Following President Obama’s announcement that he will fulfill his longstanding promise to close the detention center at Guantanamo Bay, Capitol Hill lawmakers have been torn between support and opposition. Gwen Ifill talks to Sen. Cory Gardner (R-Col.) and Sen. Dick Durbin (D-Ill.) for their perspectives on the proposed shutdown and what it could mean for the detainees.
President Obama announced plans Tuesday to shut down the detention center at Guantanamo Bay, asserting that its existence undermines national security. The proposal -- which would send the facility’s remaining 91 detainees to domestic U.S. sites -- would fulfill the president’s 2008 promise to close the prison, but Congressional Republicans have been vocal in their opposition.
President Obama has never encountered a majority of Americans who agree with him that the prison at Guantanamo Bay should be shuttered. Even a majority of his own party cooled to the idea as he argued year after year to close the facility in Cuba, and after he approved international swaps and transfers that slowly cut the ranks to 91 prisoners.
Bernie Sanders and Hillary Clinton agreed on at least one thing in a town hall session Tuesday: Both said they back President Obama's plan to close the U.S. military prison for terror suspects at Guantanamo Bay, Cuba.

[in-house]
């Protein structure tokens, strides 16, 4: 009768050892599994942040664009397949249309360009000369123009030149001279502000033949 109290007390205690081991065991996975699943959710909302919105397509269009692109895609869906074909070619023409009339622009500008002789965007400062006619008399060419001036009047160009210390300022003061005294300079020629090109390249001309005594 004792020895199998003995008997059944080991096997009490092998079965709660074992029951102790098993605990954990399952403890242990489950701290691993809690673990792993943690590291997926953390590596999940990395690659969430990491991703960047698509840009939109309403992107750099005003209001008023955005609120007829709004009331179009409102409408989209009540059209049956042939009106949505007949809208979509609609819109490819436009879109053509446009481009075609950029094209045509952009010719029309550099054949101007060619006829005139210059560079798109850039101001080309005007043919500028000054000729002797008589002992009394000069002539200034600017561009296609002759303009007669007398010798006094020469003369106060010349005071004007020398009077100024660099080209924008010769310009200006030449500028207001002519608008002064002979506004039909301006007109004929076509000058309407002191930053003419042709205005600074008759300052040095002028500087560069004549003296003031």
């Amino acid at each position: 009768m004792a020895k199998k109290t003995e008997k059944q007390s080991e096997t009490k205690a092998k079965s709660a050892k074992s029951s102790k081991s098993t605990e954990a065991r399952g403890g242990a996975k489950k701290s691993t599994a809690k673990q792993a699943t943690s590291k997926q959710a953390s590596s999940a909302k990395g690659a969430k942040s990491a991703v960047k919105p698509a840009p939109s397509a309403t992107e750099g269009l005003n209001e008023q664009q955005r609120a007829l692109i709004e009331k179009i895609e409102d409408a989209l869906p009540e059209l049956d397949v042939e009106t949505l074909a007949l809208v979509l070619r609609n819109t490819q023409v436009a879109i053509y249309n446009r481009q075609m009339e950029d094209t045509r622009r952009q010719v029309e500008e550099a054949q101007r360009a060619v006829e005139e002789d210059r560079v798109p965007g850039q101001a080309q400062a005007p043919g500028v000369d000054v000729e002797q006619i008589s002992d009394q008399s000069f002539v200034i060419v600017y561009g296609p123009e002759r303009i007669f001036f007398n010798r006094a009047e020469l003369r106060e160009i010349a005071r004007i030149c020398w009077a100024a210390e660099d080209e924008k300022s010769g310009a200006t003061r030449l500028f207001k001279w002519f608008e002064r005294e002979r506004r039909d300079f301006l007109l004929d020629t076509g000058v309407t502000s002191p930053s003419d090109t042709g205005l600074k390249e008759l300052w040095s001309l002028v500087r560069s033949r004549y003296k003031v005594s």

President Obama, hoping to finally meet his 2008 campaign pledge, sent Congress a plan Tuesday to close the Guantanamo Bay prison and transfer up to 60 terrorism suspects to a U.S. prison, senior administration officials said Tuesday morning.
"This column is not what you think it is going to be. Because I have moderated two general election debates -- in 2004 and 2008 -- I know better than to carp from the sidelines. But that hasn't stopped the requests that have poured in every day for a month, as news outlets from around the world have asked my opinion on debate moderation."
Gwen Ifill is moderator and managing editor of "Washington Week" and co-anchor and managing editor of the "PBS NewsHour." The best-selling author of "The Breakthrough: Politics and Race in the Age of Obama," Gwen has covered seven presidential campaigns and moderated two vice presidential debates.